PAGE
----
The regulator notes an increase in high debt-to-income lending, but says it's offset by "other metrics"
The Australian Prudential Regulation Authority has expressed concern about borrowers taking on increasing debt, but hasn’t yet said that policy measures would be required to cool off the red-hot housing market.
At a parliamentary committee on economics Friday, APRA Chairman Wayne Byres fielded questions about the booming housing market, The Australian reported.
“We are weighing up a raft of different considerations. There are risk metrics that tell us different things,” Byers said. “The issue of concern at present is that there is an increase in high debt-to-income lending, but it’s offset against a number of other metrics which are going in a more positive direction from a prudential perspective. Credit growth is picking up. In the most recent quarter, the risk metrics that we look at are sort of a mixed picture; interest-only loans have come down as a share of new lending, high-LVR loans have come down … offset balances are high and banks are not overriding policies to any serious degree.”
Byers said that banks’ balance sheets were still strong and that lending standards were being maintained, with no obvious “poor-quality” lending happening. He did say, however, that the situation was complicated by the ongoing lockdowns and negligible population growth, The Australian reported.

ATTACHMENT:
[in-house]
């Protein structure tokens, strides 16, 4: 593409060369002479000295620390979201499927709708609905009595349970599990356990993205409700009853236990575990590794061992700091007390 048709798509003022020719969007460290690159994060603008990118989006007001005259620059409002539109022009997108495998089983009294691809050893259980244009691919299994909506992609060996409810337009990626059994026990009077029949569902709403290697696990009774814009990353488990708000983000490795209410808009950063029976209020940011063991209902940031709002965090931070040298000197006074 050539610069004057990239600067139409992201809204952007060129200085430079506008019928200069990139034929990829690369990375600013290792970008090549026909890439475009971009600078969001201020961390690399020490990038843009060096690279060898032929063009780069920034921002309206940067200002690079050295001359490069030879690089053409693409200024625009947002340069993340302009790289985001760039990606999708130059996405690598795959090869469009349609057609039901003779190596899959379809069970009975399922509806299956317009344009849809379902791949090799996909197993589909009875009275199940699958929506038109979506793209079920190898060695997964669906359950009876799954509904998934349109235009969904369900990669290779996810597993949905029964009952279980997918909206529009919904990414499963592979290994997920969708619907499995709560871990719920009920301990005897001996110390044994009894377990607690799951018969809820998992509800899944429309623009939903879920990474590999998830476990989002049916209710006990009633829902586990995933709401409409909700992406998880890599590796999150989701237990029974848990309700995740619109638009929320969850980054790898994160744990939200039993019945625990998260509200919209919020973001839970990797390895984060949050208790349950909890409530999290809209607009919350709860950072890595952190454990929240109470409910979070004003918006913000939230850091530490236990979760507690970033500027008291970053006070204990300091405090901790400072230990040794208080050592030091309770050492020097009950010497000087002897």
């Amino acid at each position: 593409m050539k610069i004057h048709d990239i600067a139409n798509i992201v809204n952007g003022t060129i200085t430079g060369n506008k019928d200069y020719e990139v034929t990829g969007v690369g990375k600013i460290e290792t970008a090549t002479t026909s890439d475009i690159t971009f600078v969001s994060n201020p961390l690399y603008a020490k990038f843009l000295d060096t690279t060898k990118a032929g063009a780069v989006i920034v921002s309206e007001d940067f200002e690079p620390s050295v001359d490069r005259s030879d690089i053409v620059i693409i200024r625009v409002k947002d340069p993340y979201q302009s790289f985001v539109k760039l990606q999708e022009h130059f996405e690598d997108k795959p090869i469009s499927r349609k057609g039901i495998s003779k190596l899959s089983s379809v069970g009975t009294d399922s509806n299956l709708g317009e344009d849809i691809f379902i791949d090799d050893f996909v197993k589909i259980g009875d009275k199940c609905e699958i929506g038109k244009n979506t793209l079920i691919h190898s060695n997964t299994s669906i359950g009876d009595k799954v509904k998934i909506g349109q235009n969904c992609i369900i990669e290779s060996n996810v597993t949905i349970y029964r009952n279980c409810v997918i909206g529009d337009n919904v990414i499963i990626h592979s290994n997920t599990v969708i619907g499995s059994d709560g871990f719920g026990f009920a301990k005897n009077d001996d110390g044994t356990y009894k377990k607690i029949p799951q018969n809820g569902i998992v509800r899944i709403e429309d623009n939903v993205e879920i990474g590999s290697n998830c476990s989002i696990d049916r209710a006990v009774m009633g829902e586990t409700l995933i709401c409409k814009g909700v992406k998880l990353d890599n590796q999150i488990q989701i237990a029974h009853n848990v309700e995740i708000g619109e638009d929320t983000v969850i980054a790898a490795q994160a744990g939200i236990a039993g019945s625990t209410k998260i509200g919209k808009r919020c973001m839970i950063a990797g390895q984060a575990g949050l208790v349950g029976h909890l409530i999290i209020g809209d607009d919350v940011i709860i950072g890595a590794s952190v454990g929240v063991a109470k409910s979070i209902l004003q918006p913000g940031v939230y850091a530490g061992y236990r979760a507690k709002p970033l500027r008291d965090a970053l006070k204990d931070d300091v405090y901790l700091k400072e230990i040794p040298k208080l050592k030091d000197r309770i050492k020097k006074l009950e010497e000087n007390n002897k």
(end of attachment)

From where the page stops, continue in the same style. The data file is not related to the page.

Worries about unsustainable house-price growth have been rekindled by signs that lockdowns may begin to lift next month in Sydney and Melbourne as vaccination rates approach key targets. A report by REA last week found that the volume of inquiries to real estate agents on realestate.com.au hit a record high in August. And while price growth slowed that month, a recent CoreLogic report revealed that residential property prices had risen nearly 11 times faster than wages over the past year.
The CEOs of two of Australia’s major banks predicted last week that economic growth would recover strongly from a contraction in the September quarter, The Australian reported.
National Australia Bank chief executive Ross McEwan and Westpac head Peter King both expressed optimism about the economy to the committee. Both also urged caution when it came to implementing any regulatory measures to curb the housing market, saying the market should be assessed after COVID-19 restrictions were lifted before any action was taken.
Responding to the CEOs’ comments, Byres said, “Certainly we’re cautious of the current environment and the way it could play out. … The key issue at present that we’re watching is less prudential and more macro. It’s really looking at household debt levels and the extent to which there is potential for household debt levels to run well ahead of income growth for an extended period.”